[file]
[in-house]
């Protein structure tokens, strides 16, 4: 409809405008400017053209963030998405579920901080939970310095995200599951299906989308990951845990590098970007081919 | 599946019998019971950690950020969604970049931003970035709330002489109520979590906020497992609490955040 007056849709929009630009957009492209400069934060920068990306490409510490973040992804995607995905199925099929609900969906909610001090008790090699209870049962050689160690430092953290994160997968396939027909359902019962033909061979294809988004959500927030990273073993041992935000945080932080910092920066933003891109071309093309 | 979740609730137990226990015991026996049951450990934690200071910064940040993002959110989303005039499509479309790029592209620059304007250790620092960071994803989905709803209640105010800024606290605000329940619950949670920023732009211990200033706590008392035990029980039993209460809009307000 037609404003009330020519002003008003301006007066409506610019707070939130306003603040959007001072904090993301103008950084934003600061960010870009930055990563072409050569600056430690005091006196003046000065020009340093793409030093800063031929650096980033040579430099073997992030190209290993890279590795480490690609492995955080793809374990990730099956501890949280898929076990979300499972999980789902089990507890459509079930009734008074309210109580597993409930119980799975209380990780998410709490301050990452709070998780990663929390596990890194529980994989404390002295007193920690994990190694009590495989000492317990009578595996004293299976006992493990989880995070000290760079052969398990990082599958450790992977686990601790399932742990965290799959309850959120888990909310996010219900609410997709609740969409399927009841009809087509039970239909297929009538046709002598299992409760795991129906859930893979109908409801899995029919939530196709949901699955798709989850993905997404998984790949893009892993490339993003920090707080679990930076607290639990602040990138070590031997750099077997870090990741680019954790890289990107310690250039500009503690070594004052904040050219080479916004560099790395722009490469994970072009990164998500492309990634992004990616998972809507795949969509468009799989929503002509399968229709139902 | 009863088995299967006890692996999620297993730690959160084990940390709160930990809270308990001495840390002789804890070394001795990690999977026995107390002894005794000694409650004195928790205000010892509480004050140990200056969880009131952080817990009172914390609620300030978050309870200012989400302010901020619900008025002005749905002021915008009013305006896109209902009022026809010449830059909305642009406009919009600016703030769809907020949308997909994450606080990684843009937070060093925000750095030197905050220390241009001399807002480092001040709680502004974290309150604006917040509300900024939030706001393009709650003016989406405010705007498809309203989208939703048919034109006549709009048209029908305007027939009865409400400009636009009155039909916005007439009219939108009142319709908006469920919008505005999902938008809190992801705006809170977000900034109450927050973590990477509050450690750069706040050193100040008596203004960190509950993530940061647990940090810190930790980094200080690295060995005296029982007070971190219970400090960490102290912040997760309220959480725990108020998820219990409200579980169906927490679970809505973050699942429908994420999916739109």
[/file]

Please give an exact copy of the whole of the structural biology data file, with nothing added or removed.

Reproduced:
[in-house]
């Protein structure tokens, strides 16, 4: 409809405008400017053209963030998405579920901080939970310095995200599951299906989308990951845990590098970007081919 | 599946019998019971950690950020969604970049931003970035709330002489109520979590906020497992609490955040 007056849709929009630009957009492209400069934060920068990306490409510490973040992804995607995905199925099929609900969906909610001090008790090699209870049962050689160690430092953290994160997968396939027909359902019962033909061979294809988004959500927030990273073993041992935000945080932080910092920066933003891109071309093309 | 979740609730137990226990015991026996049951450990934690200071910064940040993002959110989303005039499509479309790029592209620059304007250790620092960071994803989905709803209640105010800024606290605000329940619950949670920023732009211990200033706590008392035990029980039993209460809009307000 037609404003009330020519002003008003301006007066409506610019707070939130306003603040959007001072904090993301103008950084934003600061960010870009930055990563072409050569600056430690005091006196003046000065020009340093793409030093800063031929650096980033040579430099073997992030190209290993890279590795480490690609492995955080793809374990990730099956501890949280898929076990979300499972999980789902089990507890459509079930009734008074309210109580597993409930119980799975209380990780998410709490301050990452709070998780990663929390596990890194529980994989404390002295007193920690994990190694009590495989000492317990009578595996004293299976006992493990989880995070000290760079052969398990990082599958450790992977686990601790399932742990965290799959309850959120888990909310996010219900609410997709609740969409399927009841009809087509039970239909297929009538046709002598299992409760795991129906859930893979109908409801899995029919939530196709949901699955798709989850993905997404998984790949893009892993490339993003920090707080679990930076607290639990602040990138070590031997750099077997870090990741680019954790890289990107310690250039500009503690070594004052904040050219080479916004560099790395722009490469994970072009990164998500492309990634992004990616998972809507795949969509468009799989929503002509399968229709139902 | 009863088995299967006890692996999620297993730690959160084990940390709160930990809270308990001495840390002789804890070394001795990690999977026995107390002894005794000694409650004195928790205000010892509480004050140990200056969880009131952080817990009172914390609620300030978050309870200012989400302010901020619900008025002005749905002021915008009013305006896109209902009022026809010449830059909305642009406009919009600016703030769809907020949308997909994450606080990684843009937070060093925000750095030197905050220390241009001399807002480092001040709680502004974290309150604006917040509300900024939030706001393009709650003016989406405010705007498809309203989208939703048919034109006549709009048209029908305007027939009865409400400009636009009155039909916005007439009219939108009142319709908006469920919008505005999902938008809190992801705006809170977000900034109450927050973590990477509050450690750069706040050193100040008596203004960190509950993530940061647990940090810190930790980094200080690295060995005296029982007070971190219970400090960490102290912040997760309220959480725990108020998820219990409200579980169906927490679970809505973050699942429908994420999916739109």